The snapshot data show just under 25,000 venues (23.7%) are still shut, and illustrate the challenges faced by the hospitality sector to reopen, recover sales and preserve jobs.
It indicates similar trading numbers in England (76.6%) and Scotland (77.4%), with a notably slower return in Wales (69.6%).
The Market Recovery Monitor shows slightly more pubs have reopened than restaurants. Around nine in ten high street pubs (92.9%), food pubs (91.8%) and community pubs (89.6%) are now back trading, alongside 89.2% of casual dining and other restaurants.
However, social distancing and restrictions in place still make it unviable for swathes of venues to open, and 45.2% of Britain’s sports and social clubs remain closed, alongside 50.9% of large venues and 27.0% of bars.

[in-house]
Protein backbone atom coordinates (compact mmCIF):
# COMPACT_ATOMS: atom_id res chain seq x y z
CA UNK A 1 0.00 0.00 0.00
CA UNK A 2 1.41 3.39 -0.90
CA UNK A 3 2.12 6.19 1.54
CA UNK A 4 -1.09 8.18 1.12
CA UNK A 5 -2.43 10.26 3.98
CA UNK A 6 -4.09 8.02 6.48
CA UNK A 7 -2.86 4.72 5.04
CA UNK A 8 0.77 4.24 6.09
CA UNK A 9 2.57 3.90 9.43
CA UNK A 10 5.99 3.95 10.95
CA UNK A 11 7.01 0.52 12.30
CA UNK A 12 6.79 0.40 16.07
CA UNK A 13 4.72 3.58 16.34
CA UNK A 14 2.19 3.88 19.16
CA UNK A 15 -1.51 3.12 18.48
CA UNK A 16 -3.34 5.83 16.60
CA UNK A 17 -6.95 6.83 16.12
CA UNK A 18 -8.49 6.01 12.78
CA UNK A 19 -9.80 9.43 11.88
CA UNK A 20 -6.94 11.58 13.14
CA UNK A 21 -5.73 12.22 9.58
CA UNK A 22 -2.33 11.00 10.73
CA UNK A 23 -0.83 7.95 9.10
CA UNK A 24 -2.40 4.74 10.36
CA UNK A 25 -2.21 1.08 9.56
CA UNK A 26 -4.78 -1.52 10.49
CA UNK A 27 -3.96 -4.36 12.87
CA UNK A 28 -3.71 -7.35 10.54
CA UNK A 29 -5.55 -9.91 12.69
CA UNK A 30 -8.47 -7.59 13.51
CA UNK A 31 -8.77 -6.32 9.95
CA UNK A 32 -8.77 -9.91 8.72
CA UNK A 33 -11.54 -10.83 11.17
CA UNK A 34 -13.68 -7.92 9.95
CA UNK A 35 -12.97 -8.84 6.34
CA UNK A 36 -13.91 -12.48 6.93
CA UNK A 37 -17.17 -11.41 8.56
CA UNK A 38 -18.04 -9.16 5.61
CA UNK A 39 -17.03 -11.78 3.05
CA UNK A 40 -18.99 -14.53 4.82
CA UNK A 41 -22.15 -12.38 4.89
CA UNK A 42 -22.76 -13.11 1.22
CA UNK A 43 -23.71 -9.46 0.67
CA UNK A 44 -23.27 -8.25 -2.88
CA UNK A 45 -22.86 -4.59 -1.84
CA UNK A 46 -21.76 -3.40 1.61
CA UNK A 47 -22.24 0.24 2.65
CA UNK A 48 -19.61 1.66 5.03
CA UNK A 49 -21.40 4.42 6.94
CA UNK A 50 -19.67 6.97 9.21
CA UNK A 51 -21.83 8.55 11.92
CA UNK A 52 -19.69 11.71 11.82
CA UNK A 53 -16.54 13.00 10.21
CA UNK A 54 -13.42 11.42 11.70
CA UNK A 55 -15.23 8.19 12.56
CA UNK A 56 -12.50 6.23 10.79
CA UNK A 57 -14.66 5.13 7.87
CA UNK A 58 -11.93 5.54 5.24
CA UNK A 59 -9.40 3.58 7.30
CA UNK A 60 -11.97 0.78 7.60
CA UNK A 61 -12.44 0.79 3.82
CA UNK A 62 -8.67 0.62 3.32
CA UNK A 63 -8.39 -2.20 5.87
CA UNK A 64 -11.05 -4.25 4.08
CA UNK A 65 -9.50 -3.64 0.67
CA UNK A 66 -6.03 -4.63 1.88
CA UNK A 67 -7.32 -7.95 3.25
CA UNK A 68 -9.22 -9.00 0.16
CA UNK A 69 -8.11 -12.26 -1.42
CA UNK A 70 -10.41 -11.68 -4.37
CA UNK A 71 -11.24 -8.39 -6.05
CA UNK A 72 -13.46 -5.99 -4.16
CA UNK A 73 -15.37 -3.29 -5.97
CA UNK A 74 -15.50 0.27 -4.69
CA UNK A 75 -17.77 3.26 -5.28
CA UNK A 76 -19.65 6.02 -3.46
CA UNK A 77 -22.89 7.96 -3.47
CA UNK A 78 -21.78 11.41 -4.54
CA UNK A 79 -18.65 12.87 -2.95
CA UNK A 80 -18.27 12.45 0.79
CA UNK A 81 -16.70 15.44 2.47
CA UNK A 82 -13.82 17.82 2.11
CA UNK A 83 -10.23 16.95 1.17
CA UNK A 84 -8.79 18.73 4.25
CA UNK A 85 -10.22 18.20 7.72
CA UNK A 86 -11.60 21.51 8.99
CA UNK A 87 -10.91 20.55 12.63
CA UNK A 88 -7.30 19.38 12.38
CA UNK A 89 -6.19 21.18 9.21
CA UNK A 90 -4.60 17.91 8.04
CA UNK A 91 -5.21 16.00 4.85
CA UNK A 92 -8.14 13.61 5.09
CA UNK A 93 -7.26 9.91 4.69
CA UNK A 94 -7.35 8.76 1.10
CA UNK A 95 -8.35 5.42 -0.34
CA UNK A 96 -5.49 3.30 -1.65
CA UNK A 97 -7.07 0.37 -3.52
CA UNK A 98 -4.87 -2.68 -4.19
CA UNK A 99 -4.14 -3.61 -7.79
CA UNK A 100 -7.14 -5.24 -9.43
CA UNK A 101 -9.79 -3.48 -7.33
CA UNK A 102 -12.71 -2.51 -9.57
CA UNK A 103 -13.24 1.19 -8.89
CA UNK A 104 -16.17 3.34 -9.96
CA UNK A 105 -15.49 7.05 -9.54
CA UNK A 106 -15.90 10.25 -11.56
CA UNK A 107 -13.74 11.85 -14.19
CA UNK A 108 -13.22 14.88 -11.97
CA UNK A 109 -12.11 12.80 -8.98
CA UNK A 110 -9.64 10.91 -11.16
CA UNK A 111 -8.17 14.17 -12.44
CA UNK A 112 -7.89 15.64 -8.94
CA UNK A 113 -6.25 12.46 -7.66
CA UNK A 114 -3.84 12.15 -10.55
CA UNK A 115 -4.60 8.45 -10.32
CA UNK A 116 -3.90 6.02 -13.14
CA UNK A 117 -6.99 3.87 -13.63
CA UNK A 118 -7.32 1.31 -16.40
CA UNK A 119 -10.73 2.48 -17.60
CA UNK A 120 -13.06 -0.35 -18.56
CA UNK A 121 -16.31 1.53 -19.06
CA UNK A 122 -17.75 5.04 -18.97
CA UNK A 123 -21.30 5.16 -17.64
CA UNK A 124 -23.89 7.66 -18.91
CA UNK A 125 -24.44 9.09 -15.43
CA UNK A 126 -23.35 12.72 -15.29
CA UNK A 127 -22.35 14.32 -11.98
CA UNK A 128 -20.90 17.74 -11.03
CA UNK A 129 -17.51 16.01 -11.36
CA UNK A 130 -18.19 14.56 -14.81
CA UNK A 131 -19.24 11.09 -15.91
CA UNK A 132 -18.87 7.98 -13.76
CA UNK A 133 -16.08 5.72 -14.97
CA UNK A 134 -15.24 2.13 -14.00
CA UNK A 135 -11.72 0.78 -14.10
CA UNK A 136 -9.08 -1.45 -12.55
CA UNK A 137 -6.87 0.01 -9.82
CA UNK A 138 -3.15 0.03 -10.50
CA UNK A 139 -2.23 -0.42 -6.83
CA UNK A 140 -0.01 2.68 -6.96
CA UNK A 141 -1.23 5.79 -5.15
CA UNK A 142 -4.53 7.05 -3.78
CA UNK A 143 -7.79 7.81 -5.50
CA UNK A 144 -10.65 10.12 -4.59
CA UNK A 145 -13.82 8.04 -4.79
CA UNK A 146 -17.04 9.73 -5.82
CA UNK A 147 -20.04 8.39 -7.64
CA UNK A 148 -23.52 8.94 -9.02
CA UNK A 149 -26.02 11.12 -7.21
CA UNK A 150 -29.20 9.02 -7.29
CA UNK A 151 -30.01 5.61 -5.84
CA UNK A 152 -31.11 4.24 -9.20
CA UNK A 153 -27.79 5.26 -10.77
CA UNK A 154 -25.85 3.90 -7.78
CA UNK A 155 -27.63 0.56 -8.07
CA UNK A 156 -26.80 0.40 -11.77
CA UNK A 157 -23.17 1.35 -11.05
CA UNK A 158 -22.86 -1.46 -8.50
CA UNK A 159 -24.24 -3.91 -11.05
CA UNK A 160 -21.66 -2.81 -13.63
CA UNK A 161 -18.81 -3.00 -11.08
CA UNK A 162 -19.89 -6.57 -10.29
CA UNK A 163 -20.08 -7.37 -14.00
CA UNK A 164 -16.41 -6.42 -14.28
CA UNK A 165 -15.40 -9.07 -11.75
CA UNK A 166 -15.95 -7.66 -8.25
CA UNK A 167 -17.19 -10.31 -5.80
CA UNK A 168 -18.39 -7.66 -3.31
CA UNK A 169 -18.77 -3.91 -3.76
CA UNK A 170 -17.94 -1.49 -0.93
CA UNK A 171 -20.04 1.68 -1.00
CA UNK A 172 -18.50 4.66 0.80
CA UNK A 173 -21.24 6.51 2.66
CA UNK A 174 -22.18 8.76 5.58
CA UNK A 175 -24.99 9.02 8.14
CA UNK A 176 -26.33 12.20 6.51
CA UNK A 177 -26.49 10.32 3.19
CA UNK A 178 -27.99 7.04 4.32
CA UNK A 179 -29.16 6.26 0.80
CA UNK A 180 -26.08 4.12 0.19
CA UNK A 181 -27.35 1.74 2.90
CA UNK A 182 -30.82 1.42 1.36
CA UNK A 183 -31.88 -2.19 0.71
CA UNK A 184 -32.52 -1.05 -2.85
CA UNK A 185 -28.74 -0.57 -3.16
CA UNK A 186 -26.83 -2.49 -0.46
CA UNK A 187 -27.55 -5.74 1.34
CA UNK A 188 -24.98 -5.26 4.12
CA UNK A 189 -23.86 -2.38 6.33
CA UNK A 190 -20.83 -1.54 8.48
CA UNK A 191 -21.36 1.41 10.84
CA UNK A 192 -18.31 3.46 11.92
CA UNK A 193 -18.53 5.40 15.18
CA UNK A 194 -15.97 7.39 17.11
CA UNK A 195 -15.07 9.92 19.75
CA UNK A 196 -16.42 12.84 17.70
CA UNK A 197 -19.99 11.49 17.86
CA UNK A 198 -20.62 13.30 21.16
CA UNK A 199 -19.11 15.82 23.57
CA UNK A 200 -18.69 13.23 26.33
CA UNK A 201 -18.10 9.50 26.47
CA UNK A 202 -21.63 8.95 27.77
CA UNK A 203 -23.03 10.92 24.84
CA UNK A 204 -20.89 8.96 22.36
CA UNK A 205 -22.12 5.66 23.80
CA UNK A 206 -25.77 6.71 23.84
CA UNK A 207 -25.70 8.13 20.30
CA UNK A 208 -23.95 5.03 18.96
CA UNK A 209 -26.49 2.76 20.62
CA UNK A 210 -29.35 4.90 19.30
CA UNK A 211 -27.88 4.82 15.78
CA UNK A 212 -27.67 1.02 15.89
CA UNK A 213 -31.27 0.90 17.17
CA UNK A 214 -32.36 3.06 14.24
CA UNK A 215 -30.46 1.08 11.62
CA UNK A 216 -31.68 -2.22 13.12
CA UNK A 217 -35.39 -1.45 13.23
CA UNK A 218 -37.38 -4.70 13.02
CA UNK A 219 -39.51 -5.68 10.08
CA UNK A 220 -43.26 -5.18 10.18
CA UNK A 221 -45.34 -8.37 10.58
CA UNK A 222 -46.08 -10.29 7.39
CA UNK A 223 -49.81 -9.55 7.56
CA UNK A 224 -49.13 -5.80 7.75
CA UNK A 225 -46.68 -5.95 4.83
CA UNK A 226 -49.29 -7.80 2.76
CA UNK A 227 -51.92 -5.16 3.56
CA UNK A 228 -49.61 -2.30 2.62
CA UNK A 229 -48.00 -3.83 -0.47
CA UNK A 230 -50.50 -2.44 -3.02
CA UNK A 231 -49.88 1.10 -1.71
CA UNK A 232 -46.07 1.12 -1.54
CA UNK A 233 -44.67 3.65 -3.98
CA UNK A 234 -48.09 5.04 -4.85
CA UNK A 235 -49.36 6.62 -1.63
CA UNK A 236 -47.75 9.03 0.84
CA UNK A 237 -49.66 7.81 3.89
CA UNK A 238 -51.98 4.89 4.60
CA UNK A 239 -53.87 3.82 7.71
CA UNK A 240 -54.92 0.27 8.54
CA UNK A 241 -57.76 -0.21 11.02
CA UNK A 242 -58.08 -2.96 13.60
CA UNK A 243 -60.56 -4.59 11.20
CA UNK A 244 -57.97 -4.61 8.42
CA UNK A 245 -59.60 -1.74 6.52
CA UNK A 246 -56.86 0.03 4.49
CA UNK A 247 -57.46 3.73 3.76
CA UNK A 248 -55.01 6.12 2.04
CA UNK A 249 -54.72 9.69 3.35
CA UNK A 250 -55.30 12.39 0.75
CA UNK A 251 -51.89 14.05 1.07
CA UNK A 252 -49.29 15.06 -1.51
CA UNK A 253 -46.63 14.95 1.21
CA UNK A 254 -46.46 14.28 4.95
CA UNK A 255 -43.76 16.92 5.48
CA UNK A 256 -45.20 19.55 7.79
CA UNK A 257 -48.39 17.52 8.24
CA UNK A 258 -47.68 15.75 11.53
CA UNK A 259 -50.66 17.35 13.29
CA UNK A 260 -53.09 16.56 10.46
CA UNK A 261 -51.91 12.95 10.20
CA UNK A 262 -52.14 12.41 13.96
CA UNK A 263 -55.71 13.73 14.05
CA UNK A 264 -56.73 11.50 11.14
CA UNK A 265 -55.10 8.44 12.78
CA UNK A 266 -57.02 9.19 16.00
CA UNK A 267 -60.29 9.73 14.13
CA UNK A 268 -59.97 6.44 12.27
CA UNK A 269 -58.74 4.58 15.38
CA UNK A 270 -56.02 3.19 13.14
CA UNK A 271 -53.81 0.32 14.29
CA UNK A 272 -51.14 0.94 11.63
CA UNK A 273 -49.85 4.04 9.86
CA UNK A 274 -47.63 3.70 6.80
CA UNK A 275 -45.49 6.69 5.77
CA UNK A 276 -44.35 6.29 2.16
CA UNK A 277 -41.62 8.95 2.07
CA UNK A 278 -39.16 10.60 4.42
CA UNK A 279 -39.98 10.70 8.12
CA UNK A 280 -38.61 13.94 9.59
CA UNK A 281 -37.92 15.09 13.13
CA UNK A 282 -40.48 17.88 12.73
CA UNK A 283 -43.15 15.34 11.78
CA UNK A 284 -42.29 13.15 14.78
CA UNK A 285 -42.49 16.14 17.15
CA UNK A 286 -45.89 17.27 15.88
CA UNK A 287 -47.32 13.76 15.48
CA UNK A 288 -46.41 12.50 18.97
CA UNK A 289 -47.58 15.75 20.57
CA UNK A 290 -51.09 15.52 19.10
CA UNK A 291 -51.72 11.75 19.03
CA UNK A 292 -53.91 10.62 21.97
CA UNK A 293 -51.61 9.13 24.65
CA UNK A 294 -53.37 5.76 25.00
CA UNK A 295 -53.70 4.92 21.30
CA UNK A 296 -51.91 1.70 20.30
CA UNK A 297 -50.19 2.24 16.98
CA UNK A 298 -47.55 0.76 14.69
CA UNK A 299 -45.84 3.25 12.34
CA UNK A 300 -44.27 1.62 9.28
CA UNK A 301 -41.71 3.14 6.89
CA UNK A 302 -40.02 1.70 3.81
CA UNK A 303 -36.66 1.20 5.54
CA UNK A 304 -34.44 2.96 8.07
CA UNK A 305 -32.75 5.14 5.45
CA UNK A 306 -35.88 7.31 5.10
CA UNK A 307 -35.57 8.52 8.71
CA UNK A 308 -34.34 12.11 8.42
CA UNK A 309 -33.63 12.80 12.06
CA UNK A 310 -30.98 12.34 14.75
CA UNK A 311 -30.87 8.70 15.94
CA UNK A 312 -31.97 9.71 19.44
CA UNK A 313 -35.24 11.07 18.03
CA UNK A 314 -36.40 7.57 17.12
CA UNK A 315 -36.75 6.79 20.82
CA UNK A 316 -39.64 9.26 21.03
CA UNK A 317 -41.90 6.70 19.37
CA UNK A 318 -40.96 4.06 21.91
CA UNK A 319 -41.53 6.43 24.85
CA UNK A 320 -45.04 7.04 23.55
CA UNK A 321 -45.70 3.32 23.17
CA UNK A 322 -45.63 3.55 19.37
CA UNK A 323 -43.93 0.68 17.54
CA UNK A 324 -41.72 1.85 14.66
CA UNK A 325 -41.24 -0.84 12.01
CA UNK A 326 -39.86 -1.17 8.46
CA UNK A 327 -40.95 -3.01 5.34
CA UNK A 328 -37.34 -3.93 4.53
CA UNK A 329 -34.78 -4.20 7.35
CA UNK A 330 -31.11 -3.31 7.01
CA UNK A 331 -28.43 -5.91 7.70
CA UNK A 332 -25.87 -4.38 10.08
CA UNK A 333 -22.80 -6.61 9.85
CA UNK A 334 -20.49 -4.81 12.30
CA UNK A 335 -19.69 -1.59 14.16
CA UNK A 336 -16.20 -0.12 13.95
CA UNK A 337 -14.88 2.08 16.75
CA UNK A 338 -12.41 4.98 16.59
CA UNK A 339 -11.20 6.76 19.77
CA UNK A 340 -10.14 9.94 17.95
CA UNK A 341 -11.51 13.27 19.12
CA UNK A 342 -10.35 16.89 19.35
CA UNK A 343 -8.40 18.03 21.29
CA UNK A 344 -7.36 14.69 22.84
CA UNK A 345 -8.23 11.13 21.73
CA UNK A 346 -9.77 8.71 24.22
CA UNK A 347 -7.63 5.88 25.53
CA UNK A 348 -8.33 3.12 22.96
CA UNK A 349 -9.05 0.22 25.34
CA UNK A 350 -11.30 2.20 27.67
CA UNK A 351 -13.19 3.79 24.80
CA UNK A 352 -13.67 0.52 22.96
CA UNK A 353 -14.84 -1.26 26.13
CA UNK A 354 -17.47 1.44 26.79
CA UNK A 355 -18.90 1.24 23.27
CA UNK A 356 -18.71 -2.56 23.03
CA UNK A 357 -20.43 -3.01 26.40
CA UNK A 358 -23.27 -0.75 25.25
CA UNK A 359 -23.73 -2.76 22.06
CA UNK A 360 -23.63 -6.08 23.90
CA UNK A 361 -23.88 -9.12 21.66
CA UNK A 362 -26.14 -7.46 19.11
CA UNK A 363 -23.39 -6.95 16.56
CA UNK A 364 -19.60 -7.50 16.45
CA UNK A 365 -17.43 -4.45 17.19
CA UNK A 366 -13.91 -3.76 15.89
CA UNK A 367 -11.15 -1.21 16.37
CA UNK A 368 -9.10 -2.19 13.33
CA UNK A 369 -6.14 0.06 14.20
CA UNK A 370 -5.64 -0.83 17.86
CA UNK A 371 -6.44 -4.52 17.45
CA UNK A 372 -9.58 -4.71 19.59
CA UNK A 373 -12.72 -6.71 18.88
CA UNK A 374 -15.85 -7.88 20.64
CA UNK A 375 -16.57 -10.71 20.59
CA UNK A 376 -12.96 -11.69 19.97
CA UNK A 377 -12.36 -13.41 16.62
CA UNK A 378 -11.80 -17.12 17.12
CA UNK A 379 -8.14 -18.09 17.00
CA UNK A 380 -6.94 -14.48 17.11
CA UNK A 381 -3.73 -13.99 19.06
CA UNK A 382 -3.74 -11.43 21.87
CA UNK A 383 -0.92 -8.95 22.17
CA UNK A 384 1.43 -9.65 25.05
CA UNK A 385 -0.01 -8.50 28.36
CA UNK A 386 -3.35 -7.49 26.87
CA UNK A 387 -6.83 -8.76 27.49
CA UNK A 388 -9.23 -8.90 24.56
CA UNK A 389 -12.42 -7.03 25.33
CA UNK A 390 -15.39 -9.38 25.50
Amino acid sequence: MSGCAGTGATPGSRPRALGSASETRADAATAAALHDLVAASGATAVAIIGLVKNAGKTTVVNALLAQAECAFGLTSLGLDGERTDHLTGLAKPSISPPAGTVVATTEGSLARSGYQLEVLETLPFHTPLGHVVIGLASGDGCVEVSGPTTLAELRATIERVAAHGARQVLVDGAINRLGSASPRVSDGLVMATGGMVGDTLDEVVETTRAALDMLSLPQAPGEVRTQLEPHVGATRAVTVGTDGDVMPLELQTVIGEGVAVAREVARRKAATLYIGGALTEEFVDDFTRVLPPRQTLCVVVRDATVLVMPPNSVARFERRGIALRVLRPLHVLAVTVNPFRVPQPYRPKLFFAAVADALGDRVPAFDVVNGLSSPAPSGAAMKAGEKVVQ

“The return of large parts of hospitality for indoor service was a landmark moment for consumers and businesses alike, but it is alarming to see that so many venues have still not been able to welcome guests," says Karl Chessell, CGA’s director for hospitality operators and food, EMEA.
"Many will have decided that restrictions and space constraints make opening unviable, while some sectors like late-night bars and nightclubs are still completely off limits. It will be an anxious wait to see how many of the venues that are holding on until the final easing of restrictions will be able to make it through. Sustained support is clearly going to be needed to save thousands of vulnerable businesses and jobs.”
Previous editions of the Market Recovery Monitor from CGA and AlixPartners have revealed that only a third (32.9%) of Britain’s licensed premises traded during the first phase of reopening ahead of the return of inside service on Monday 17 May.
More than 8,500 premises — 7.4% of Britain’s pre-Covid-19 total — have already closed for good.